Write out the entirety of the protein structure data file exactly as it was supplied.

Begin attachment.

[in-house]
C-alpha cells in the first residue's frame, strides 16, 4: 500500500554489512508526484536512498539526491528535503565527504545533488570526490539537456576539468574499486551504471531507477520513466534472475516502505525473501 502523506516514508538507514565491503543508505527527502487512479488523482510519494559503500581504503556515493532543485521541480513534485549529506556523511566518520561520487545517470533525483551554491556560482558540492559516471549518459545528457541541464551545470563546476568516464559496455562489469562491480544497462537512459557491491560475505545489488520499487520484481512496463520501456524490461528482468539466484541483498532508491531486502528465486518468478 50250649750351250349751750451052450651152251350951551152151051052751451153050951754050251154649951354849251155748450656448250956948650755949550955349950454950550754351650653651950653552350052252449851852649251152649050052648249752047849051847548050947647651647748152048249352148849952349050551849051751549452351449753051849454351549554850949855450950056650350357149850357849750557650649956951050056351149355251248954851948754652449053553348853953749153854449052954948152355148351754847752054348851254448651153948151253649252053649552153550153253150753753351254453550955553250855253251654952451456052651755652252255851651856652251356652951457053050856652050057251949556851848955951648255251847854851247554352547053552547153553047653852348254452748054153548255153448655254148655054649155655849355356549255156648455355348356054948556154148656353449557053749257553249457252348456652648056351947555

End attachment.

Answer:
[in-house]
C-alpha cells in the first residue's frame, strides 16, 4: 500500500554489512508526484536512498539526491528535503565527504545533488570526490539537456576539468574499486551504471531507477520513466534472475516502505525473501 502523506516514508538507514565491503543508505527527502487512479488523482510519494559503500581504503556515493532543485521541480513534485549529506556523511566518520561520487545517470533525483551554491556560482558540492559516471549518459545528457541541464551545470563546476568516464559496455562489469562491480544497462537512459557491491560475505545489488520499487520484481512496463520501456524490461528482468539466484541483498532508491531486502528465486518468478 50250649750351250349751750451052450651152251350951551152151051052751451153050951754050251154649951354849251155748450656448250956948650755949550955349950454950550754351650653651950653552350052252449851852649251152649050052648249752047849051847548050947647651647748152048249352148849952349050551849051751549452351449753051849454351549554850949855450950056650350357149850357849750557650649956951050056351149355251248954851948754652449053553348853953749153854449052954948152355148351754847752054348851254448651153948151253649252053649552153550153253150753753351254453550955553250855253251654952451456052651755652252255851651856652251356652951457053050856652050057251949556851848955951648255251847854851247554352547053552547153553047653852348254452748054153548255153448655254148655054649155655849355356549255156648455355348356054948556154148656353449557053749257553249457252348456652648056351947555